Yesterday’s discussion with David reaffirmed two key concepts we’ve discussed in class and why it is so hard to convince people to be “green”. David reaffirmed that you will be more successful in having a discussion about being green or on sustainability if you can understand the person(s) you will be discussing the issue with. To know the person(s) you must do your research but you must also listen to them to understand what is important to them. David also reaffirmed the concept of being transparent. When it comes to being green no company is 100% green and as a result a company must be upfront about what they are doing right and wrong to gain trust and to allow the dialog to remain open.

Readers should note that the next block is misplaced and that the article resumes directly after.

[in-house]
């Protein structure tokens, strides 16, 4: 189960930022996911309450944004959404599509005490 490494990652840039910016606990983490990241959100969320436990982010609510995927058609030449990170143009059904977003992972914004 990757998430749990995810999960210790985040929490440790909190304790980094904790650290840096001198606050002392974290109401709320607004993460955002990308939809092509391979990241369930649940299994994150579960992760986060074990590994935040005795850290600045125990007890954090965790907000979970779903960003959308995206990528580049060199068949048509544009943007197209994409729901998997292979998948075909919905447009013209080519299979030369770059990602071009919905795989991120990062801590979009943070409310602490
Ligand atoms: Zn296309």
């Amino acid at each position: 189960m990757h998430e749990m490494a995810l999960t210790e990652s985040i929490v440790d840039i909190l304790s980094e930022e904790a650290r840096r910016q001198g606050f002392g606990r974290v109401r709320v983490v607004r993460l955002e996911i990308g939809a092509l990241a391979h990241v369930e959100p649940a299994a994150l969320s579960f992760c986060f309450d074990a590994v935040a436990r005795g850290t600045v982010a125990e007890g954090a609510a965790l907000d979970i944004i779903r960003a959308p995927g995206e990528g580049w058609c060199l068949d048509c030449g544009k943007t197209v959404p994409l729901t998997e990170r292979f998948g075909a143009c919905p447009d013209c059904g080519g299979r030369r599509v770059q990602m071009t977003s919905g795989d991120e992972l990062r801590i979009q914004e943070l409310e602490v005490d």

David also reaffirmed something else; there is no silver bullet that will make people want to understand the issues. We are in this class because we want to gain a better understanding of these complex issues but, what about the people that don’t have a desire to know? If they’re not motivated now what will it take and is the overwhelming amount of green advertising making it harder for them? According to an online Time magazine article greenwashing is the practice of making a product seem green when it really isn’t. The six sins of greenwashing can be found at http://www.terrachoice.com/. There is also a website that allows consumers to rate the level of greenwashing of a product or advertisement (http://www.greenwashingindex.com/). All of this forces me to ask myself; are greenwashed products doing more harm to the environment than the companies that aren’t doing anything at all?
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